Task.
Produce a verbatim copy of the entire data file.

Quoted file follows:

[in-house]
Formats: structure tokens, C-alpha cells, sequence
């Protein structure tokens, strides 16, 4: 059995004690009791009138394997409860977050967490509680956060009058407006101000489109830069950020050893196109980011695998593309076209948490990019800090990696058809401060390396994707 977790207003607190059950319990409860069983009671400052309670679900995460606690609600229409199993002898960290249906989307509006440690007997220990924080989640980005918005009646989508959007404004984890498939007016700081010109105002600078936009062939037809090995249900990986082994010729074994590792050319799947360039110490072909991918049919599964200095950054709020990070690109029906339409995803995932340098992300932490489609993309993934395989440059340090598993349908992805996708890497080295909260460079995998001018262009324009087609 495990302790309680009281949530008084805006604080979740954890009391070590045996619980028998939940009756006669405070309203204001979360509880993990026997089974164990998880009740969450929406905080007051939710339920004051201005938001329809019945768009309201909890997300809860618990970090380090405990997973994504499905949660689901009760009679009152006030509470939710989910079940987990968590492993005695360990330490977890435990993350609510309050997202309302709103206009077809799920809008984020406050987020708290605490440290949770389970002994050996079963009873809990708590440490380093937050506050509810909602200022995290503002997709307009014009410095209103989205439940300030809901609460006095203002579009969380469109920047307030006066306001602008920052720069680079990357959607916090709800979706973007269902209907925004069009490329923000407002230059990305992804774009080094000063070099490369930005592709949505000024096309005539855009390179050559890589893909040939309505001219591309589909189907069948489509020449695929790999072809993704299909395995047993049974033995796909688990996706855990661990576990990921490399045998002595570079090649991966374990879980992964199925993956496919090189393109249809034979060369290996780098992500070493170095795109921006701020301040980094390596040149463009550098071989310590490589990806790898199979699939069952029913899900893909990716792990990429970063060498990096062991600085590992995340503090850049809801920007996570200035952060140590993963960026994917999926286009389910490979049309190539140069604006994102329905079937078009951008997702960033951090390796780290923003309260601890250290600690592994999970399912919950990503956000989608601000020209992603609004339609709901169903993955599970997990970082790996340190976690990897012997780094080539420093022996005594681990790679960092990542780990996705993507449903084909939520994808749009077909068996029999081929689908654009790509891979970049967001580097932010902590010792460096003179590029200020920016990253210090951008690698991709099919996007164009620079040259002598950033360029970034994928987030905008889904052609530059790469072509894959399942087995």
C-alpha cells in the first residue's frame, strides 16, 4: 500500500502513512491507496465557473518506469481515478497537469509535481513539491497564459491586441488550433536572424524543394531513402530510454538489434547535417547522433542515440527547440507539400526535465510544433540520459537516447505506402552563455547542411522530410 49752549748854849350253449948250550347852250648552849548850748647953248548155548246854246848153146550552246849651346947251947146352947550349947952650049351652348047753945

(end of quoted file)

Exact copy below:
[in-house]
Formats: structure tokens, C-alpha cells, sequence
């Protein structure tokens, strides 16, 4: 059995004690009791009138394997409860977050967490509680956060009058407006101000489109830069950020050893196109980011695998593309076209948490990019800090990696058809401060390396994707 977790207003607190059950319990409860069983009671400052309670679900995460606690609600229409199993002898960290249906989307509006440690007997220990924080989640980005918005009646989508959007404004984890498939007016700081010109105002600078936009062939037809090995249900990986082994010729074994590792050319799947360039110490072909991918049919599964200095950054709020990070690109029906339409995803995932340098992300932490489609993309993934395989440059340090598993349908992805996708890497080295909260460079995998001018262009324009087609 495990302790309680009281949530008084805006604080979740954890009391070590045996619980028998939940009756006669405070309203204001979360509880993990026997089974164990998880009740969450929406905080007051939710339920004051201005938001329809019945768009309201909890997300809860618990970090380090405990997973994504499905949660689901009760009679009152006030509470939710989910079940987990968590492993005695360990330490977890435990993350609510309050997202309302709103206009077809799920809008984020406050987020708290605490440290949770389970002994050996079963009873809990708590440490380093937050506050509810909602200022995290503002997709307009014009410095209103989205439940300030809901609460006095203002579009969380469109920047307030006066306001602008920052720069680079990357959607916090709800979706973007269902209907925004069009490329923000407002230059990305992804774009080094000063070099490369930005592709949505000024096309005539855009390179050559890589893909040939309505001219591309589909189907069948489509020449695929790999072809993704299909395995047993049974033995796909688990996706855990661990576990990921490399045998002595570079090649991966374990879980992964199925993956496919090189393109249809034979060369290996780098992500070493170095795109921006701020301040980094390596040149463009550098071989310590490589990806790898199979699939069952029913899900893909990716792990990429970063060498990096062991600085590992995340503090850049809801920007996570200035952060140590993963960026994917999926286009389910490979049309190539140069604006994102329905079937078009951008997702960033951090390796780290923003309260601890250290600690592994999970399912919950990503956000989608601000020209992603609004339609709901169903993955599970997990970082790996340190976690990897012997780094080539420093022996005594681990790679960092990542780990996705993507449903084909939520994808749009077909068996029999081929689908654009790509891979970049967001580097932010902590010792460096003179590029200020920016990253210090951008690698991709099919996007164009620079040259002598950033360029970034994928987030905008889904052609530059790469072509894959399942087995």
C-alpha cells in the first residue's frame, strides 16, 4: 500500500502513512491507496465557473518506469481515478497537469509535481513539491497564459491586441488550433536572424524543394531513402530510454538489434547535417547522433542515440527547440507539400526535465510544433540520459537516447505506402552563455547542411522530410 49752549748854849350253449948250550347852250648552849548850748647953248548155548246854246848153146550552246849651346947251947146352947550349947952650049351652348047753945